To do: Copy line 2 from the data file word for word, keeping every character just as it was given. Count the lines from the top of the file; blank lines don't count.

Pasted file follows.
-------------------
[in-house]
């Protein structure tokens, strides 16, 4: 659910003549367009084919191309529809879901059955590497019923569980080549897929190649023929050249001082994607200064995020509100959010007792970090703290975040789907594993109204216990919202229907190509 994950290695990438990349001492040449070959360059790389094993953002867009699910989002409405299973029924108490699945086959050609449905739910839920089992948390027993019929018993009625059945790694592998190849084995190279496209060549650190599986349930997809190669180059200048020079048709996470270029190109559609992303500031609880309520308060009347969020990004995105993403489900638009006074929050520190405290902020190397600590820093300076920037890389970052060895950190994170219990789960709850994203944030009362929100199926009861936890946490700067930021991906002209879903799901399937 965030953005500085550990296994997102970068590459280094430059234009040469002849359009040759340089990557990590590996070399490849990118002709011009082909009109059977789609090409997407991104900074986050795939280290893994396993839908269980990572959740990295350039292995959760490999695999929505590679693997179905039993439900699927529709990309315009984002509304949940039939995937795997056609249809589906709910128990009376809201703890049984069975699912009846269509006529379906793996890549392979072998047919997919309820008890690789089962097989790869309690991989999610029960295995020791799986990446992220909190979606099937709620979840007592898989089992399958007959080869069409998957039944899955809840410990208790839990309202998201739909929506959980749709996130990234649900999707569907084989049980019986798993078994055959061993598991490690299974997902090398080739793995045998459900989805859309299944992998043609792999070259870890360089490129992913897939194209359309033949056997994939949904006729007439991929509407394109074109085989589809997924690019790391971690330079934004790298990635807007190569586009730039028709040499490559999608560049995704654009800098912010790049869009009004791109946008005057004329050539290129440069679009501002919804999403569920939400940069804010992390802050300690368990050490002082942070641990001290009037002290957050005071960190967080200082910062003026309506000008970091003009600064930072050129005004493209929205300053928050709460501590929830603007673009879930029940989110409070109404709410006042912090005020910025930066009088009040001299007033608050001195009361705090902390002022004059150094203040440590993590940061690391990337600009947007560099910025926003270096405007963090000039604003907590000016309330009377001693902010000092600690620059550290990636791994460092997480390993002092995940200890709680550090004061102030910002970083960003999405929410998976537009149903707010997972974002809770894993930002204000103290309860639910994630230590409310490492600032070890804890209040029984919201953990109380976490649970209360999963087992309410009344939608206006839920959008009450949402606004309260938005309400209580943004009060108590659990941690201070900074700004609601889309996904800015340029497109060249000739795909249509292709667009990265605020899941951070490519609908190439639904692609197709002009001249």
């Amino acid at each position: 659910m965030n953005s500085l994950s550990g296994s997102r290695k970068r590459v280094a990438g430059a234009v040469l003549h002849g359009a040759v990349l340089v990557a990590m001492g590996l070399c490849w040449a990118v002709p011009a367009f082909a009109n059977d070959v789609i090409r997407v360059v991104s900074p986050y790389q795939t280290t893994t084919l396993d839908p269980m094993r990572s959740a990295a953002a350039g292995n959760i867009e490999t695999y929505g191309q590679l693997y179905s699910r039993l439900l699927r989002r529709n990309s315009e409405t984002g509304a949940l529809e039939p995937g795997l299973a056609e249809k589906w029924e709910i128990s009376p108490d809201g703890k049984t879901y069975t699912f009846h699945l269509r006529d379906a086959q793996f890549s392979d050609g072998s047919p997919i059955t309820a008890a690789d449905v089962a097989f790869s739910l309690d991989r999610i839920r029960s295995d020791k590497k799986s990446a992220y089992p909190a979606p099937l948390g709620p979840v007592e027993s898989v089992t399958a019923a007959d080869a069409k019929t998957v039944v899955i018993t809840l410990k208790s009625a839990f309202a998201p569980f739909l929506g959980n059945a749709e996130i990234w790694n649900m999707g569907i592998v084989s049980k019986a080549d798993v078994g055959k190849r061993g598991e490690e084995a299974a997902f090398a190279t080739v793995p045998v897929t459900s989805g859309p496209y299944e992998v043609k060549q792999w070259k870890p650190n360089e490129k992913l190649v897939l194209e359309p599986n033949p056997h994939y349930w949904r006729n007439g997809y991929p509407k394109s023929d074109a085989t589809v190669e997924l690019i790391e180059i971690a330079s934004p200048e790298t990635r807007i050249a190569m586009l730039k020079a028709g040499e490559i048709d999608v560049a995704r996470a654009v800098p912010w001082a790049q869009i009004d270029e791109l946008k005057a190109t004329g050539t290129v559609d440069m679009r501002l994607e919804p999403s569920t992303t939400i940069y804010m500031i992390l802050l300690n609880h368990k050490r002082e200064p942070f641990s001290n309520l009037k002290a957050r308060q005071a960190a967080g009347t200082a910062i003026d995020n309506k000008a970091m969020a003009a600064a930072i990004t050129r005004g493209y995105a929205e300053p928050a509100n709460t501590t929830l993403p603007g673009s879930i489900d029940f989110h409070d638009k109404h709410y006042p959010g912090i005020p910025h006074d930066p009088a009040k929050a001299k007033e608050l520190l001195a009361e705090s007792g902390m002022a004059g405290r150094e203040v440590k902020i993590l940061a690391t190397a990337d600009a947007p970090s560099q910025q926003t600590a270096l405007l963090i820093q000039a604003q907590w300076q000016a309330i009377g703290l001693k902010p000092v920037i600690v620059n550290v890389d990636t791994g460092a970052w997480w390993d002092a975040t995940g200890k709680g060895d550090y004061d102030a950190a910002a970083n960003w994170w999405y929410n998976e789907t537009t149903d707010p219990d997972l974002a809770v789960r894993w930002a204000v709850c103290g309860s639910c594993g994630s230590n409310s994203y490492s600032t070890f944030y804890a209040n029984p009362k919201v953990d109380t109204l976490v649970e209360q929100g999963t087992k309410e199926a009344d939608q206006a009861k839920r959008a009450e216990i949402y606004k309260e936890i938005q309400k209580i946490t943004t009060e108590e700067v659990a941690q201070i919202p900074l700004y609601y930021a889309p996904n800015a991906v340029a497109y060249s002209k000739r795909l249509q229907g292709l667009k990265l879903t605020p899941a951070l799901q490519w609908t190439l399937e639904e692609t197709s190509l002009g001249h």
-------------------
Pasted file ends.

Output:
């Protein structure tokens, strides 16, 4: 659910003549367009084919191309529809879901059955590497019923569980080549897929190649023929050249001082994607200064995020509100959010007792970090703290975040789907594993109204216990919202229907190509 994950290695990438990349001492040449070959360059790389094993953002867009699910989002409405299973029924108490699945086959050609449905739910839920089992948390027993019929018993009625059945790694592998190849084995190279496209060549650190599986349930997809190669180059200048020079048709996470270029190109559609992303500031609880309520308060009347969020990004995105993403489900638009006074929050520190405290902020190397600590820093300076920037890389970052060895950190994170219990789960709850994203944030009362929100199926009861936890946490700067930021991906002209879903799901399937 965030953005500085550990296994997102970068590459280094430059234009040469002849359009040759340089990557990590590996070399490849990118002709011009082909009109059977789609090409997407991104900074986050795939280290893994396993839908269980990572959740990295350039292995959760490999695999929505590679693997179905039993439900699927529709990309315009984002509304949940039939995937795997056609249809589906709910128990009376809201703890049984069975699912009846269509006529379906793996890549392979072998047919997919309820008890690789089962097989790869309690991989999610029960295995020791799986990446992220909190979606099937709620979840007592898989089992399958007959080869069409998957039944899955809840410990208790839990309202998201739909929506959980749709996130990234649900999707569907084989049980019986798993078994055959061993598991490690299974997902090398080739793995045998459900989805859309299944992998043609792999070259870890360089490129992913897939194209359309033949056997994939949904006729007439991929509407394109074109085989589809997924690019790391971690330079934004790298990635807007190569586009730039028709040499490559999608560049995704654009800098912010790049869009009004791109946008005057004329050539290129440069679009501002919804999403569920939400940069804010992390802050300690368990050490002082942070641990001290009037002290957050005071960190967080200082910062003026309506000008970091003009600064930072050129005004493209929205300053928050709460501590929830603007673009879930029940989110409070109404709410006042912090005020910025930066009088009040001299007033608050001195009361705090902390002022004059150094203040440590993590940061690391990337600009947007560099910025926003270096405007963090000039604003907590000016309330009377001693902010000092600690620059550290990636791994460092997480390993002092995940200890709680550090004061102030910002970083960003999405929410998976537009149903707010997972974002809770894993930002204000103290309860639910994630230590409310490492600032070890804890209040029984919201953990109380976490649970209360999963087992309410009344939608206006839920959008009450949402606004309260938005309400209580943004009060108590659990941690201070900074700004609601889309996904800015340029497109060249000739795909249509292709667009990265605020899941951070490519609908190439639904692609197709002009001249």